Nepalese celebrate first anniversary of return of democracy
Apr 24, 2007 - 4:42:09 PM

Kathmandu, April 24 - An old palace and the open space that was once usurped by the army became the rallying point of tens of thousands of people as they celebrated Tuesday the first anniversary of restoration of democracy in Nepal following the fall of King Gyanendra's regime this day last year.

The sea of people converging in a mass meeting at the square of the old Basantpur palace in Kathmandu city also held out a warning for Nepal's political leaders.

'The pro-democracy struggle is alive,' said a banner. 'We want to see the common man's son as the first president of Nepal,' the people demanded. 'We want to see the Narayanhity royal palace become the president's quarters.'

The crowd asked the new eight-party government when it would hold the much-awaited election that would put monarchy to vote.

In April last year, rallies had snaked their way from Kalanki and Gangobhu, two prime areas where pro-democracy protests erupted, with the people, opposition parties and the Maoist guerrillas coming together to launch Nepal's 'April Revolution'.

The public rallies by unarmed protesters had continued for 19 days despite fierce crackdown by the security forces, in which 25 people died and scores were severely injured. The kingdom came to a standstill with educational institutions, industries, transport and shops and markets closing down in solidarity.

In a last bid to save his face, King Gyanendra offered on April 21, 2006, to hand over power to a prime minister chosen by the seven main opposition parties, an offer that was spurned by the alliance.

Finally, nearly at midnight on April 24, a grim-faced king announced in a televised address that he was reinstating parliament, dissolved four years ago, and stepping down as head of government. The night skies resounded with jubilation as thousands poured out into the streets after the royal address, whooping in glee and demanding abolition of monarchy.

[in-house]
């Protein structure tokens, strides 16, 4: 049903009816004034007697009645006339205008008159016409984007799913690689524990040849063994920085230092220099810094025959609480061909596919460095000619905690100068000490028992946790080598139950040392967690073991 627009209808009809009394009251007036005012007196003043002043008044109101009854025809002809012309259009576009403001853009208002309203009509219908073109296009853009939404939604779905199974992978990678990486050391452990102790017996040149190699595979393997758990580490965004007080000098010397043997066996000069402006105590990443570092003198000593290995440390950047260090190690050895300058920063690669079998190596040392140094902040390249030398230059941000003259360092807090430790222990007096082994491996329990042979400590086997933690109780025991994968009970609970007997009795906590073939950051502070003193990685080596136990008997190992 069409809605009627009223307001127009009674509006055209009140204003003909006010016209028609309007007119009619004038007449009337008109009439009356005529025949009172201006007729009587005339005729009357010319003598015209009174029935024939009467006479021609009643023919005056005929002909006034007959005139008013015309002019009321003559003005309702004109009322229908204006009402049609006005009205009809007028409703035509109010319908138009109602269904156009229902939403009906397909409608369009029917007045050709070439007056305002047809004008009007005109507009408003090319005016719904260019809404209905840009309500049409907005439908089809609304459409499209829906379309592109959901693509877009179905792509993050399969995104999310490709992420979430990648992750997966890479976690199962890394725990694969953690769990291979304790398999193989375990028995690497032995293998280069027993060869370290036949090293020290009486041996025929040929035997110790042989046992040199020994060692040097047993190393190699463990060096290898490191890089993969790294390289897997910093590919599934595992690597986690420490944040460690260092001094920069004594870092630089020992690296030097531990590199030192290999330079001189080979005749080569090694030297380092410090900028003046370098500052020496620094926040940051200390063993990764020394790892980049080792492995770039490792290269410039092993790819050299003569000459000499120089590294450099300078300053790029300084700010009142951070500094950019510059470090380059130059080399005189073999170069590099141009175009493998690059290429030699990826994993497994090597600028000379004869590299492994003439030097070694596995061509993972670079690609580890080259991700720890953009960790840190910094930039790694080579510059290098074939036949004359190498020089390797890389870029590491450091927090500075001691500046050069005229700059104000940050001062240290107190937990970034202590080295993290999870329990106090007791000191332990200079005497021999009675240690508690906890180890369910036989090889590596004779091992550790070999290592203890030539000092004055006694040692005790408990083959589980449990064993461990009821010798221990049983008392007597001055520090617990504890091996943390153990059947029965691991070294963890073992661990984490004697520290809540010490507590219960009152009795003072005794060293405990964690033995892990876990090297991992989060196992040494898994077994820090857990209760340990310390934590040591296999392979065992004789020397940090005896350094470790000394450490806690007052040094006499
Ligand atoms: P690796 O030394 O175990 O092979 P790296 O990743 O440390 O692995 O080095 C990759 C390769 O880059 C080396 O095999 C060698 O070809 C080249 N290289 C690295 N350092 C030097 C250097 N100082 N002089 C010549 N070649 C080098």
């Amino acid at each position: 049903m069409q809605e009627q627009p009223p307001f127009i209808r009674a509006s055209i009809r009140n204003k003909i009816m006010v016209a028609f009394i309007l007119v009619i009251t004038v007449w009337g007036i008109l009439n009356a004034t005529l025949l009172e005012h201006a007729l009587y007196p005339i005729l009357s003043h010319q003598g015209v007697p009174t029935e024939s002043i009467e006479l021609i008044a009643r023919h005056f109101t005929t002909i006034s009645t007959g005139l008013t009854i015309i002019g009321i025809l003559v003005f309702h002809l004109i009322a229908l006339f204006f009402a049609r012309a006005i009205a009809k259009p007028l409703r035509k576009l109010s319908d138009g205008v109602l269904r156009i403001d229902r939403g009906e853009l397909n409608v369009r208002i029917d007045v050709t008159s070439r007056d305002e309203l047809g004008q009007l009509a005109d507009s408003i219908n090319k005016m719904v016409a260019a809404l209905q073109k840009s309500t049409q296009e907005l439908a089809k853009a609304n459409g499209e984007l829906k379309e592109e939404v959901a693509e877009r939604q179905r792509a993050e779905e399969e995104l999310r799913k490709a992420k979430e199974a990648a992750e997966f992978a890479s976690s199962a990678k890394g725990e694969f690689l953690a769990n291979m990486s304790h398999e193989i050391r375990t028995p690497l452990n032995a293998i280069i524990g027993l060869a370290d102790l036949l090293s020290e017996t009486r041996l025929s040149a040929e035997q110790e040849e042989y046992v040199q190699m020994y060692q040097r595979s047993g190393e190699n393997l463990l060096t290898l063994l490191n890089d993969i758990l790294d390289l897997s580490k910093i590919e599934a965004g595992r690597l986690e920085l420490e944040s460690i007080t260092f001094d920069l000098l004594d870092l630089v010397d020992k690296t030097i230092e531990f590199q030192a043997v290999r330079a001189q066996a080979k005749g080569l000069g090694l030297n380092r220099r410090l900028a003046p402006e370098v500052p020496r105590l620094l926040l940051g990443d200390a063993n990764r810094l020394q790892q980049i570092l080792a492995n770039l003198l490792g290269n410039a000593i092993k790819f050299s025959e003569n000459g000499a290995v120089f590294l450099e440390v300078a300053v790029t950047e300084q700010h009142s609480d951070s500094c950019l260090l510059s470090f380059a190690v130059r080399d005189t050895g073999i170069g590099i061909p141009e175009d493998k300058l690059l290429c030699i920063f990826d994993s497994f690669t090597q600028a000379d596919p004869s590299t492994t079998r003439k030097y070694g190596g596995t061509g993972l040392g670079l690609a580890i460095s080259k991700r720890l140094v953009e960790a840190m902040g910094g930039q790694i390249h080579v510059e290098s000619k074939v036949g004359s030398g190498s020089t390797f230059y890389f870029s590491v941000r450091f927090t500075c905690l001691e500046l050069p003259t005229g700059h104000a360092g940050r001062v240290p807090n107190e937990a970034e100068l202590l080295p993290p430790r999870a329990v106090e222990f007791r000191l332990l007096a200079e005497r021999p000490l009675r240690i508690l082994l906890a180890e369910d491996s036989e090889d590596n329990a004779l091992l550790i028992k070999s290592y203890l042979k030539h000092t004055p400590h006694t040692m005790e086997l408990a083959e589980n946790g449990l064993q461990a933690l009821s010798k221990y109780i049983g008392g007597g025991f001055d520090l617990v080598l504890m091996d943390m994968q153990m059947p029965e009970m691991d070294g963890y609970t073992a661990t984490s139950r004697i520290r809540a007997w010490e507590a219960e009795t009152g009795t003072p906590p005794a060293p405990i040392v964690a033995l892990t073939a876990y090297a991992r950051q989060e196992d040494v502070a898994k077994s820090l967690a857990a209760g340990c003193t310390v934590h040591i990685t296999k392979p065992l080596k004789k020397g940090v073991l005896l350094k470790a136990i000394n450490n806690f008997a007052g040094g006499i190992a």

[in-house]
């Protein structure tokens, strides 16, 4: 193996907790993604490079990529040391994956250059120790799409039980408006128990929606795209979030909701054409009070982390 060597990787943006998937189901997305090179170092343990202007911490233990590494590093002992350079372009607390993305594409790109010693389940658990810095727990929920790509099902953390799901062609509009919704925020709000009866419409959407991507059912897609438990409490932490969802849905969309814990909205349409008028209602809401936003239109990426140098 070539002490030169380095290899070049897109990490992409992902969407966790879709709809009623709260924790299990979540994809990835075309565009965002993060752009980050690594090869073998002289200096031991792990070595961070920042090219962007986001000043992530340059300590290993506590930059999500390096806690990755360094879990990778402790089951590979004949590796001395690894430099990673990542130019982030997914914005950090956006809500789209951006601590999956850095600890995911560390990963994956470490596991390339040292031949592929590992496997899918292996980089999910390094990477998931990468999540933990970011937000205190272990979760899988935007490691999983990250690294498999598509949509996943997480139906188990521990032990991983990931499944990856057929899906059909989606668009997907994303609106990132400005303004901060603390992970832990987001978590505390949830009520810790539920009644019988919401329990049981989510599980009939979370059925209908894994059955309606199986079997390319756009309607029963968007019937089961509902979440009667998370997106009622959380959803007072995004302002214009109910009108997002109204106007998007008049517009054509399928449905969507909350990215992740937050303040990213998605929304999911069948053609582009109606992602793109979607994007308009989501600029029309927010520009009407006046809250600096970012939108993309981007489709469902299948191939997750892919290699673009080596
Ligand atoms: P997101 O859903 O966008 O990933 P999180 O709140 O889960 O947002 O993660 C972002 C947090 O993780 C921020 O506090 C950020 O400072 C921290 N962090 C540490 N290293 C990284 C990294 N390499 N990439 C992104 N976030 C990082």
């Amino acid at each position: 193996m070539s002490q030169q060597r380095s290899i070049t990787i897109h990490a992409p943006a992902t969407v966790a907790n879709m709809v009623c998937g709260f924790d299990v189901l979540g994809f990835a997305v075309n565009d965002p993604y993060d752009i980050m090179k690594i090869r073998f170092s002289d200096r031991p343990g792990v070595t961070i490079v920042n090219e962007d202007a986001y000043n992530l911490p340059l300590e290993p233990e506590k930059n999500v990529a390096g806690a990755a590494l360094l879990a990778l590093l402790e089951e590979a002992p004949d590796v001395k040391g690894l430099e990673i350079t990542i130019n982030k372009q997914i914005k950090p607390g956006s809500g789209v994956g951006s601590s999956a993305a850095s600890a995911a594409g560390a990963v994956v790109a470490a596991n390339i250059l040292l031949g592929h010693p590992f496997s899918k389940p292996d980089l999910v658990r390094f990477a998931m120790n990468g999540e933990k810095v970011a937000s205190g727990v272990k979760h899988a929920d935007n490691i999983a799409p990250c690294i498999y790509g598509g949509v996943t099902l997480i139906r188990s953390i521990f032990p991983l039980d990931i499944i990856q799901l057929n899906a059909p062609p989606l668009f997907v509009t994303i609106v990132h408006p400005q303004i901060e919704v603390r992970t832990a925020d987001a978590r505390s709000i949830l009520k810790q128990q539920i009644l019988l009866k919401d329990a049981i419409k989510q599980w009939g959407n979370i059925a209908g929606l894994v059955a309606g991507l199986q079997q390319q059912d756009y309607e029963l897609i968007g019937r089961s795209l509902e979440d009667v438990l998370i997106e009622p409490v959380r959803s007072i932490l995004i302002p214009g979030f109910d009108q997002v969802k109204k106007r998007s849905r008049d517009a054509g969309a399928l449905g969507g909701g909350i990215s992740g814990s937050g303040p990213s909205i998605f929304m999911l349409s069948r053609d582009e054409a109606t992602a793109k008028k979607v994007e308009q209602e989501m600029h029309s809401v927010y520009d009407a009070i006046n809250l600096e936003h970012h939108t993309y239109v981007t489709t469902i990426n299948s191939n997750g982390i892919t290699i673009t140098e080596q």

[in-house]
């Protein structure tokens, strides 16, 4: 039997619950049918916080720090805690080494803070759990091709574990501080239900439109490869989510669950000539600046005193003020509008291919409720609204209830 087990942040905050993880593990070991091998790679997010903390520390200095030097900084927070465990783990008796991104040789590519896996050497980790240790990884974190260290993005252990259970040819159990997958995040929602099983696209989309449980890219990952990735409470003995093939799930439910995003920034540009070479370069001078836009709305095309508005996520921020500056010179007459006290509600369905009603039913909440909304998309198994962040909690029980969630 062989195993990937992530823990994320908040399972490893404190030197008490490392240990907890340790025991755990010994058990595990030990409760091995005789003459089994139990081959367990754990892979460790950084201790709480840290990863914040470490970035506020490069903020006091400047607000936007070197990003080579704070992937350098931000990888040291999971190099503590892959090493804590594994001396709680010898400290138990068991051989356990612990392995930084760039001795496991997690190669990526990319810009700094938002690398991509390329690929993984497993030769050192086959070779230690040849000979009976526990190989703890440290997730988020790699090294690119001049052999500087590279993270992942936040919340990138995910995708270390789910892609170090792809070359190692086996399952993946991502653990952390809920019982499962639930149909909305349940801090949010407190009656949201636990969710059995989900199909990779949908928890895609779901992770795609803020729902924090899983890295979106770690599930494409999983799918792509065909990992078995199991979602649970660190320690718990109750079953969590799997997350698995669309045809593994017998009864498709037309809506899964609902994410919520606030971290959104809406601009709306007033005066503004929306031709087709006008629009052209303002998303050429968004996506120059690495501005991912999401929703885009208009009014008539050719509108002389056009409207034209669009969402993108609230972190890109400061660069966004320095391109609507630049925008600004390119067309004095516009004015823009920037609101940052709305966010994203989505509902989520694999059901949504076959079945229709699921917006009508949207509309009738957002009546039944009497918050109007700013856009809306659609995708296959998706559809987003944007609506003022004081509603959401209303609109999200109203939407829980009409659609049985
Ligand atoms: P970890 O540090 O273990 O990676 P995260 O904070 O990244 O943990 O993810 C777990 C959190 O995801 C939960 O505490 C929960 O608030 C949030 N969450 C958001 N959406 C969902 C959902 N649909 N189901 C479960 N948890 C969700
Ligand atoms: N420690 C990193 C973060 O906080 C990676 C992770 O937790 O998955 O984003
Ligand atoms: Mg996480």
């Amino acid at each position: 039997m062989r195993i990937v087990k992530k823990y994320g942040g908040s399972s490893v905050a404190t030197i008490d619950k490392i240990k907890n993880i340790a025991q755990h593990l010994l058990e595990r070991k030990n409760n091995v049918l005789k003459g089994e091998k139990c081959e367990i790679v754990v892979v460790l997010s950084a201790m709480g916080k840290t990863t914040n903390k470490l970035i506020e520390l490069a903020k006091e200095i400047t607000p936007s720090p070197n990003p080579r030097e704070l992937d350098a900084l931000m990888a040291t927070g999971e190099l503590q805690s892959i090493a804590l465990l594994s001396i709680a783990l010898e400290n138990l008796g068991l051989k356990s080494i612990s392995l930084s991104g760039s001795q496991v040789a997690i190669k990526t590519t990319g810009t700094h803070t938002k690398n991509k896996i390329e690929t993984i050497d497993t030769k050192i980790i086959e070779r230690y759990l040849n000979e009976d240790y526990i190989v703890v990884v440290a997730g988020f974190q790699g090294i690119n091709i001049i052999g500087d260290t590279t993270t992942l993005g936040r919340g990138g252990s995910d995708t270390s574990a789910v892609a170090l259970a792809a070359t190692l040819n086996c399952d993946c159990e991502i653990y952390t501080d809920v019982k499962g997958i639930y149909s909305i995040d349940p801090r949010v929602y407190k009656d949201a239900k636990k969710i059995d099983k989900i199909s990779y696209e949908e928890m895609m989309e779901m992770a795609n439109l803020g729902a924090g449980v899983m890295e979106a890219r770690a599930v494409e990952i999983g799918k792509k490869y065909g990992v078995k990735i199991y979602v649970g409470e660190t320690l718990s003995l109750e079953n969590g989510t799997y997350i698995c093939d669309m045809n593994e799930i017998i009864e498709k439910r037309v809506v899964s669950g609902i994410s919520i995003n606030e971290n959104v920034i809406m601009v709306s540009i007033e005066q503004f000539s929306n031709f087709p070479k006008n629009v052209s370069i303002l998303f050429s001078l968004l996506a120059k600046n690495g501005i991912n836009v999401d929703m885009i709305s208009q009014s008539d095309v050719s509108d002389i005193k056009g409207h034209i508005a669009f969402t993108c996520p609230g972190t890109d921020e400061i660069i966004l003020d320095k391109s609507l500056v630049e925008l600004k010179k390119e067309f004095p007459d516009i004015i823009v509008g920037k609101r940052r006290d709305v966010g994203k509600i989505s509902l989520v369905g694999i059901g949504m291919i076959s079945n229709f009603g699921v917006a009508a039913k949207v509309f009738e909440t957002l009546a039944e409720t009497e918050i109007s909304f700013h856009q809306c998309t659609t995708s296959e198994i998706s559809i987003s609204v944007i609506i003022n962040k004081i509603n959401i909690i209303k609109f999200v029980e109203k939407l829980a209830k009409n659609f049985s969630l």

A year later, the demand is still there.

'Is it the king or the prime minister, who's trying to obstruct the election?' a student leader said. 'We want to tell them that we are watching to see if the parties are trying honestly to fulfil the aspirations of the martyrs.'

Calls for the government to hold the election started pouring in from abroad as well.

As foreign governments congratulated Nepal on the restoration of democracy, Denmark added a warning note.

'Among the major challenges in front of Nepal are the elections for a Constituent Assembly,' a statement issued by the Danish embassy in Kathmandu said.

'The Constituent Assembly will have to prepare a new constitution - the very foundation of a new Nepal.

'Elections to the Constituent Assembly must be free and fair and inclusive - and all spheres of the Nepalese society must work together to secure that such elections can take place as soon as possible.'

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